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In a Facebook post, Libertarian presidential candidate Gary Johnson appears to explain why the State should be allowed to force bakers and florists to participate in gay weddings even if such participation goes against their religious beliefs:
[A]nti-discrimination laws do not, and cannot, abridge fundamental First Amendment rights. I know of no one who reasonably disagrees. In the highly unlikely event that a Nazi would demand that a Jewish baker decorate a cake with a Nazi symbol, the courts, common sense, and common decency — not to mention the First Amendment — all combine to protect that baker from having to do so. It’s not an issue, except when distorted for purposes of gotcha politics.
Does a public bakery have to sell a cake to a Nazi? Probably so. Does that bakery have to draw a swastika on it? Absolutely not. And that’s the way it should be.
Of course, we all know that this conversation is really “code” for the current, and far more real, conversation about society’s treatment of LGBT individuals. I have even heard some talk of a “right to discriminate.” And of course, we have states and municipalities today trying to create a real right to discriminate against the LGBT community on religious grounds — the same kinds of “religious” grounds that were used to defend racial segregation, forbid interracial marriages and, yes, defend discrimination against Jews by businesses. That is not a slope Libertarians want to go down.
Once again, my belief that discrimination on the basis of religion should not be allowed has been distorted by some to suggest that a legitimate church or its clergy should be “forced” to perform a same-sex marriage. That is absurd. The various ballot initiatives I supported across the country to repeal bans on same-sex marriage all had one provision in common: A specific provision making clear that no religious organization, priest or pastor could be required to perform any rite contrary to that organization’s or individual’s faith. That protection was supported almost universally by the LGBT community — even though most legal scholars agreed that such a protection already exists in the Constitution. We just wanted to leave no doubt.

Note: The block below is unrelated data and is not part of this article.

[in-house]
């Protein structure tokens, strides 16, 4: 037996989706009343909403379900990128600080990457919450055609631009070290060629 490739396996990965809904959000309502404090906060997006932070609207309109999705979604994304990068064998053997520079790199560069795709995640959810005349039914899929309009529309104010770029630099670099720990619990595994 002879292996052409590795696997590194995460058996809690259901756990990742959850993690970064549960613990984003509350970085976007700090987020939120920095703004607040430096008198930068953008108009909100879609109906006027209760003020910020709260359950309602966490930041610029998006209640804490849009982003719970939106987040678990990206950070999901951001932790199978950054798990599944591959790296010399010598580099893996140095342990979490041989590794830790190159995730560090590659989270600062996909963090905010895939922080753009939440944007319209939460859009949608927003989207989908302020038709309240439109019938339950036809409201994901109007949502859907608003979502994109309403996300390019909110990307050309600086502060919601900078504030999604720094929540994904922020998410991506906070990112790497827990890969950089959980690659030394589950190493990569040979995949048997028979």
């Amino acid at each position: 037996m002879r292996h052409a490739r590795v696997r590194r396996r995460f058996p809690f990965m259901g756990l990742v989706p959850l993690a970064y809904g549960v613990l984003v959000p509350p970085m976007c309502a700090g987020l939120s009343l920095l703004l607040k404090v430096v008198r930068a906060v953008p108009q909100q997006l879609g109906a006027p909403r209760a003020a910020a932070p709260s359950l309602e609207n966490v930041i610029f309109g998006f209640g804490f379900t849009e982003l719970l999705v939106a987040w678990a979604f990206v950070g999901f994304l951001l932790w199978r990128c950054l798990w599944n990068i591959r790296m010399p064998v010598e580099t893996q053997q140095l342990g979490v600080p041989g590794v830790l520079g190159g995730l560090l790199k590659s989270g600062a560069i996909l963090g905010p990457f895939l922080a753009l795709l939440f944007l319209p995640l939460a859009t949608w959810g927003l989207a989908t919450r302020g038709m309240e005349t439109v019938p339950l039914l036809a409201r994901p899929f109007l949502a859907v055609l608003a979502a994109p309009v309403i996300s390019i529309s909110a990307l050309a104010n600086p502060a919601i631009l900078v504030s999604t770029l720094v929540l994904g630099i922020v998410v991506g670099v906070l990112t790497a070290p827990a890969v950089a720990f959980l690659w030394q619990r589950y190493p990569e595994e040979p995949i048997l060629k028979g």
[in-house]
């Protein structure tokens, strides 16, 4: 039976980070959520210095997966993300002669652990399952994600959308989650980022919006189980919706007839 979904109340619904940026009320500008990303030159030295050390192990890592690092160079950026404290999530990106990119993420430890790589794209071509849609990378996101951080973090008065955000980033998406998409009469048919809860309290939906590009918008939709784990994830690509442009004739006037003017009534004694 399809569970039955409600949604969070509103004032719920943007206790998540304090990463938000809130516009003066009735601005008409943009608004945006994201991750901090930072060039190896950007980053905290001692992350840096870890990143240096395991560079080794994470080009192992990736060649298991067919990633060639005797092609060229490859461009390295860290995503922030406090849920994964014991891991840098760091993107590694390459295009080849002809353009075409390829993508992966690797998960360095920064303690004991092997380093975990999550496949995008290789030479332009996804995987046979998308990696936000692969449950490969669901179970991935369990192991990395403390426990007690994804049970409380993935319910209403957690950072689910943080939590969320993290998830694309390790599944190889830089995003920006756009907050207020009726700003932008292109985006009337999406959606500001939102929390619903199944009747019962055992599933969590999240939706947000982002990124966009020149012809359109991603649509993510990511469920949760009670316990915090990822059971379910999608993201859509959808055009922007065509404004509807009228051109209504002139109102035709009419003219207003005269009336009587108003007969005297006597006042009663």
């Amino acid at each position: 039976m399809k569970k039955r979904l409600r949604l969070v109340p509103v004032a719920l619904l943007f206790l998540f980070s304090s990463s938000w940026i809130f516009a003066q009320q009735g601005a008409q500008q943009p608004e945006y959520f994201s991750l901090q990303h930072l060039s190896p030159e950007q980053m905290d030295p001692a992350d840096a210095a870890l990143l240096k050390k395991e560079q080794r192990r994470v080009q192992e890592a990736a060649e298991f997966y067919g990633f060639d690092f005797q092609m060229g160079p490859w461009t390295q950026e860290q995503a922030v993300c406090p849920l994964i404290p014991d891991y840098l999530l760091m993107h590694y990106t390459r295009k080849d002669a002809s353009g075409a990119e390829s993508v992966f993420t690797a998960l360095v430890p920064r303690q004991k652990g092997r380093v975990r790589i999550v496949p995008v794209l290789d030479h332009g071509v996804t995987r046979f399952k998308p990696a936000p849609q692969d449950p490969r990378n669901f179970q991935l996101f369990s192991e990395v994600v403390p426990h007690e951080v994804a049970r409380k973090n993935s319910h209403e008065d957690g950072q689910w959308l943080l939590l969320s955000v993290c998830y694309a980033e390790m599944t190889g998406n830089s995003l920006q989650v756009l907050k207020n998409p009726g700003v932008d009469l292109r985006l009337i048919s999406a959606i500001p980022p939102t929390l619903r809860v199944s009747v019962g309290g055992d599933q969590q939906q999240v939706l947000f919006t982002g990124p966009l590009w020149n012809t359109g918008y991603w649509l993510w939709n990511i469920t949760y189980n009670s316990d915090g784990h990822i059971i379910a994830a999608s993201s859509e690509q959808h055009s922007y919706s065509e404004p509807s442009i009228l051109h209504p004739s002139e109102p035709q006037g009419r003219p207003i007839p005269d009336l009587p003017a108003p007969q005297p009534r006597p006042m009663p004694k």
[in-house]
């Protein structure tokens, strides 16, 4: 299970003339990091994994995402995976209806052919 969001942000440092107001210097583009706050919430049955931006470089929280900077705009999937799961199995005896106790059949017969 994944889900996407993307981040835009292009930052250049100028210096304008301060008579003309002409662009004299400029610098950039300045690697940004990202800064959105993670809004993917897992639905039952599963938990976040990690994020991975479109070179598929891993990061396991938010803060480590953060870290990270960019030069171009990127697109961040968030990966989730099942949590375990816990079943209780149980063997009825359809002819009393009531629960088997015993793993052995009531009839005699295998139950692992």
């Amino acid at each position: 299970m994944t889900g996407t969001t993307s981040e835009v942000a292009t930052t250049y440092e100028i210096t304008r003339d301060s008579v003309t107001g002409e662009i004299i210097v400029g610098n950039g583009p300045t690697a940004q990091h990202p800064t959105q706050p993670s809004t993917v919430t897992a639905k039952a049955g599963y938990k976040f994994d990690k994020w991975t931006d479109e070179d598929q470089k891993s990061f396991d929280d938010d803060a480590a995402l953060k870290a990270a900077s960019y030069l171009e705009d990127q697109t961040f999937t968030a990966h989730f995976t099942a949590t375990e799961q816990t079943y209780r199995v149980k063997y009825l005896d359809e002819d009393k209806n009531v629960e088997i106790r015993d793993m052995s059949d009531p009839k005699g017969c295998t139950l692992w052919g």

If I recall correctly, public accommodation laws arose from the necessity to protect travelers from harm way back when being denied a room in an inn could be a matter of life or death. I would agree that the state can and should intervene when there is systemic discrimination that results in physical or economic harm to a class of persons. I would argue that getting one’s feelings hurt because someone doesn’t cheer one’s lifestyle does not rise to the level of harm that warrants state involvement.
If a bakery (or a florist, or a photographer) doesn’t want to participate in your wedding, there is a simple solution that doesn’t involve the heavy hand of the State: Go to another baker. Someone else will be gladly accept the business.
His assertion that the law trumps individual conscience is an odd one for someone who claims to be a libertarian; the same defense could have been made of Jim Crow laws forced merchants to discriminate even if it went against their conscience, because “It’s the law.”
Forcing those who religiously object to gay marriage to participate in gay marriage ceremonies is an act of forced political speech in a way that just selling a generic cake to a gay customer is not. It’s disheartening that Johnson cannot distinguish the difference. However, since his opinion on the matter is no different than Hillary’s or Trump’s, it isn’t a deal-breaker.